[Article Proposal] Migrate metadata from Single to DUP profile on btrfs partitions create with btrfs-progs pre-5.15

Article Summary:

So, basically it’s expected that many users with very old btrfs partitions (more specifically, created with a btrfs-progs version before 5.15) are running with metadata on the Single profile (that is, only one copy), whereas starting in 5.15 the default is for the DUP profile (that is, two copies).

The profile change process is relatively without risks as long as the user has enough free space (I commented with one user on Telegram about doing it and he bricked his system while attempting it, so far we have mostly chalked it up to low free space) and should be beneficial because it makes the filesystem a bit more resilient to failures (if something in one copy of the metadata corrupts, there’s the other one to rely on).

Article Description:

Basically this is something I learned about int the BTRFS Matrix channels when I asked for help in fixing checksum errors with btrfs scrub, it turned out I had to delete the files with checksum problems and get them back (they were ostree-related files, but I never figured if the reson they corrupted was hardware or software), but the users on the channels hinted at having the dup metadata for avoiding future problems (and also because apparently if metadata gets corrupted, you are screwed).

So, basically, I found this also while searching for it:

The DUP profile for metadata became the default as of btrfs-progs 5.15, so if you create one with a previous version it likely is still the single profile (IIRC the btrfs-progs version will match the kernel version, so we could check the Fedora versions likely to be affected by checking the shipped kernel).

From Btrfs RAID profiles | Forza's Ramblings those seem very important:

With btrfs-progs 5.14 and earlier the defaults were different on flash based media such as NVMe and SSD and normal rotational HDDs. The default was DUP metadata on HDDs and SINGLE metadata on NVMe and SSD. It was changed because it increases reliability and resiliency of the filesystem.

DUP means duplicate. This ensures two copies exists on the same disk. Can be used on one or several drives like SINGLE mode but does not protect against disk failures.

**** DUP mode protects against data or metadata corruption, but not disk failures.***

Always use a redundant profile such as DUP or RAID1 for metadata, even if you use SINGLE or RAID0 for data. This protects the filesystem from many types of otherwise irreparable damage if there were some corruptions in the metadata.

Also the article will be targeted for users of the Single profile for Data, as any other profiles likely was manually chosen by the user and we could assume that they “likely know what they are doing”, although they could likely reuse it if applicable for their system.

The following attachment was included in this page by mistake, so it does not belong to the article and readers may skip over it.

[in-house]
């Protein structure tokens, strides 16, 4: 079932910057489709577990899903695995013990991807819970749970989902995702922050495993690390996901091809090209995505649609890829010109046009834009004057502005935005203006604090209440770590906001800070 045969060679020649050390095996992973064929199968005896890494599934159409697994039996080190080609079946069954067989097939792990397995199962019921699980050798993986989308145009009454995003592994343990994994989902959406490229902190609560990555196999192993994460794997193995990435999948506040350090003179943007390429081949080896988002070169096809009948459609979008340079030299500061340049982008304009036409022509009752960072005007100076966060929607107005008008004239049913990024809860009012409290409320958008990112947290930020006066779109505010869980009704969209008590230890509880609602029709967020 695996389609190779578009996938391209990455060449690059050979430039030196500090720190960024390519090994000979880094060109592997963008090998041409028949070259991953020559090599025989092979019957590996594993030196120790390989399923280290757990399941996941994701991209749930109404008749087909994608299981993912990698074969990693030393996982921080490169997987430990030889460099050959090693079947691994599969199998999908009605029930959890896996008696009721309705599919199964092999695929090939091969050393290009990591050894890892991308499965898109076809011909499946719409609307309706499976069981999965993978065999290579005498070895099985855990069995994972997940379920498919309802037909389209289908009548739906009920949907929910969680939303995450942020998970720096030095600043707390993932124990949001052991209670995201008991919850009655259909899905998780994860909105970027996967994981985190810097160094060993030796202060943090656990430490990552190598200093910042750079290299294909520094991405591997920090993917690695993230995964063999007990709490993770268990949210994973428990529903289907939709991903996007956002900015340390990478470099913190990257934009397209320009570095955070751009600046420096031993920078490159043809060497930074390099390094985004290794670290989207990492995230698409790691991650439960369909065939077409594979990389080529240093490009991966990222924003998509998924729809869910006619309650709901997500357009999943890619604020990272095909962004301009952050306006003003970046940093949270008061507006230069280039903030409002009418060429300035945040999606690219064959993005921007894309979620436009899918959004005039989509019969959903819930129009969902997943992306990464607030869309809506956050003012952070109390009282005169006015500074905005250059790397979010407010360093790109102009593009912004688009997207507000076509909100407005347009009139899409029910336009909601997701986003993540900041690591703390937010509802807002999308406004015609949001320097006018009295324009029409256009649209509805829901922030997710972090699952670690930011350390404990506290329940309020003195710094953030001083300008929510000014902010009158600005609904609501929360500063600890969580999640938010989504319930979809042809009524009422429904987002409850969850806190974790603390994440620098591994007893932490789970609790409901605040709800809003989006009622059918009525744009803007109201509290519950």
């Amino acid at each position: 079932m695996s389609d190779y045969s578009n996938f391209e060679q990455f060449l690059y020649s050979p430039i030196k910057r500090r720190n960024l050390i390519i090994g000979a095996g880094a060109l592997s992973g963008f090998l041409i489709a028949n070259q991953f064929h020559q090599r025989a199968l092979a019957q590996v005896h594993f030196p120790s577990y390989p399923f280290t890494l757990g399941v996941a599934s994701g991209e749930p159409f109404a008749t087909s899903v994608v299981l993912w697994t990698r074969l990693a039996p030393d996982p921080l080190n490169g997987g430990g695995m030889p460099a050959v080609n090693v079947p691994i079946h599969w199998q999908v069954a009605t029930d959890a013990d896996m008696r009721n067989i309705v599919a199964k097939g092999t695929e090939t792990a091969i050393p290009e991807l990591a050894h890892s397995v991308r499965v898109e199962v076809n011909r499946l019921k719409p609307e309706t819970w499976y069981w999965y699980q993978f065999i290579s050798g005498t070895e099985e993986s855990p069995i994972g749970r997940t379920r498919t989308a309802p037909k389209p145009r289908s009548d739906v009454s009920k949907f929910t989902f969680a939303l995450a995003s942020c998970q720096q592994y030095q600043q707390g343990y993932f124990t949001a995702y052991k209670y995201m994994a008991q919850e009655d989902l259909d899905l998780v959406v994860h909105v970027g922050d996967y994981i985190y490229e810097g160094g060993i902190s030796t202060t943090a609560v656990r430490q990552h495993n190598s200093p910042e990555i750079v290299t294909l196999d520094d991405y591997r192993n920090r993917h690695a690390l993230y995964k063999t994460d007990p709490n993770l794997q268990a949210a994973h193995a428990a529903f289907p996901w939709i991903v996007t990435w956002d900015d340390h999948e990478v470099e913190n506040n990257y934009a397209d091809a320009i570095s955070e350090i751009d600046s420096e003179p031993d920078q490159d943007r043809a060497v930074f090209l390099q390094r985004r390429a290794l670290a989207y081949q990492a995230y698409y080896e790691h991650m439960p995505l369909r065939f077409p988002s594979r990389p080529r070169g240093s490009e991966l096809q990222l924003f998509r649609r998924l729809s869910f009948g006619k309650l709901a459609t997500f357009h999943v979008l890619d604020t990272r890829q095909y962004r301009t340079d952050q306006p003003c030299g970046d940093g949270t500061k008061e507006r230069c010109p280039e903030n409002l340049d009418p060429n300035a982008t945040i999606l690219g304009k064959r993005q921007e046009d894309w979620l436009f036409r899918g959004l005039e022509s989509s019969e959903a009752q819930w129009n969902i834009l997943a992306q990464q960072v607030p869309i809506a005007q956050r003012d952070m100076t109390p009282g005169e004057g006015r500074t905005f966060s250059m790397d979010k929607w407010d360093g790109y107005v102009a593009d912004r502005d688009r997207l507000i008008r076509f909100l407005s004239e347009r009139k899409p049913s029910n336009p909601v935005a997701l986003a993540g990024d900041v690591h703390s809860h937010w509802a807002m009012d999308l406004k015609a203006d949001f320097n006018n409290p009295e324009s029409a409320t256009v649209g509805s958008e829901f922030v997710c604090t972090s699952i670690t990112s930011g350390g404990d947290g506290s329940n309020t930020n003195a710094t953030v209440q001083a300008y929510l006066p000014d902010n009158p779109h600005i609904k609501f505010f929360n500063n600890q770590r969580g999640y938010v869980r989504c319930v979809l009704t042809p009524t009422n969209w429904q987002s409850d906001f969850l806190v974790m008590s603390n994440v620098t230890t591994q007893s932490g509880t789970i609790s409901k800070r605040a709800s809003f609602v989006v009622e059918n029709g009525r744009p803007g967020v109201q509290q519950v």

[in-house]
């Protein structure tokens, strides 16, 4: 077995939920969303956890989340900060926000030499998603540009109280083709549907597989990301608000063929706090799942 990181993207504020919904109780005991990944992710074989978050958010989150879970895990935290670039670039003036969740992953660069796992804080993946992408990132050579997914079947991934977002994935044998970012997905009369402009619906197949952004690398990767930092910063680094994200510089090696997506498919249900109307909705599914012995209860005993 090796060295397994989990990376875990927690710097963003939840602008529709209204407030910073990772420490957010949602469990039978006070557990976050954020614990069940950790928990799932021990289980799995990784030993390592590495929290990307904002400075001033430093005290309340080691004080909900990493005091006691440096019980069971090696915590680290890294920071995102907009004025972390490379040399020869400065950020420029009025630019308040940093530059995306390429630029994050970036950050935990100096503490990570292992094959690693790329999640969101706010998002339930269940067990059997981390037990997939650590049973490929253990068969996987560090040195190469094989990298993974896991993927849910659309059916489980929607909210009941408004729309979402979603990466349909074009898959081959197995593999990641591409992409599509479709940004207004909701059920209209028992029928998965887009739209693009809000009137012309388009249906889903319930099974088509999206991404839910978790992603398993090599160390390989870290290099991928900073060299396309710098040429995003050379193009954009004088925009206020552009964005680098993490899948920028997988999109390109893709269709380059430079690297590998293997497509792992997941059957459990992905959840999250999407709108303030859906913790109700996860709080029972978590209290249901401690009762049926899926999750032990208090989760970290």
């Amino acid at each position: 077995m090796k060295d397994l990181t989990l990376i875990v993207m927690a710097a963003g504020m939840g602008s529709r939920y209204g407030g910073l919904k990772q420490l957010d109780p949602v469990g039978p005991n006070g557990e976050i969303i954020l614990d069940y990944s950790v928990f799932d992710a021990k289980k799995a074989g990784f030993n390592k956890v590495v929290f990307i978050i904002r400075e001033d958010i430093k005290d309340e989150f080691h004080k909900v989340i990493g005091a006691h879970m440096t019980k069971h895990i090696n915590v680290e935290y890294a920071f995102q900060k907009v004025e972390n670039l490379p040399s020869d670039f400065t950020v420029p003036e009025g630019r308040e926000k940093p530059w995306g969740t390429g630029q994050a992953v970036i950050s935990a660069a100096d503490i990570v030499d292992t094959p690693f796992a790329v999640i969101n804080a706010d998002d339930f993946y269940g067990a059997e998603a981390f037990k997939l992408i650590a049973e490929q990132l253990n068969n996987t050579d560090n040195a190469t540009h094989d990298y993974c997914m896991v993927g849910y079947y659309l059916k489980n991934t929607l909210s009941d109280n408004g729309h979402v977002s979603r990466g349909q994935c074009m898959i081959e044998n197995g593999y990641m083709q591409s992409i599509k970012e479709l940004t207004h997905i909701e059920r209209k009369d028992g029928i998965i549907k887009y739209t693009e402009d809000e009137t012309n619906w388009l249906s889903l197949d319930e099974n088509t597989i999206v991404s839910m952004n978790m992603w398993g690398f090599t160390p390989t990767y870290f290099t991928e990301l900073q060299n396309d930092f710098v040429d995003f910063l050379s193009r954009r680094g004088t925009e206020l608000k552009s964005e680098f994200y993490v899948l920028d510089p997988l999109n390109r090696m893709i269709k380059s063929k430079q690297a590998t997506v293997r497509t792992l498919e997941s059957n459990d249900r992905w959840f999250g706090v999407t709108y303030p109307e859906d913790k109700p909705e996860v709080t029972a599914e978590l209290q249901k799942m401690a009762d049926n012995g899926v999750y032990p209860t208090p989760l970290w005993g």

The article would end up not being much different than the Manjaro blog post above as we would need:

  • Explain why older btrfs filesystems are not in the dup profile (i.e. created with pre-btrfs-progs 5.15)
  • Explain why they should be, what are the benefits
  • Show the command to check the profiles
  • Give the disclaimer that the process is very low risks, but the user should be sure that backups are working and that there’s enough disk space (since it will have an extra copy of Metadata and System, a bit over their combined size as free space)
  • Show the command to actually upgrade the profile

If possible it would be nice to have someone with more knowledge of BTRFS to give some feedback on the article before it’s published.

@chrismurphy Do you think something like this would be good to publish on Fedora Magazine?

Thanks.

It’s a good question. In some sense it’s a roll of the dice because while DUP is a better default for the reasons cited, the conversion isn’t without risk. The risk is really small. But it’s a pretty high penalty to get snared by a problem. I’m confident I could help the person recover but it’s still a tedious thing.

So I’d point out, no matter the risk, please backup important data. Also, I can’t really assess a particular person’s chance of a one off media error that would mean they’re better off with DUP metadata (because now the file system can self heal) versus the chance they end up with a wedged in file system that they now need to ask for help fixing.

It’s one of those things where, yes it’s a better default, but it might be splitting hairs (even odds) if it’s worth converting.

I have converted all of my file systems, zero problems. It’s a guess but it might be 1 in 7000 people who do end up with a problem. So… yeah. Not zero.

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Also, anyone having a problem with convert is a bug. But also it’s not necessarily a reproducible bug. The problem with file system is the older they get, the more non-deterministic they get. So even though there’s millions of Btrfs tests happening every kernel release by many different folks, the bulk of tests with new kernels are automated tests. And the automated tests don’t create aged file systems that have a healthy amount of non-deterministic characteristics.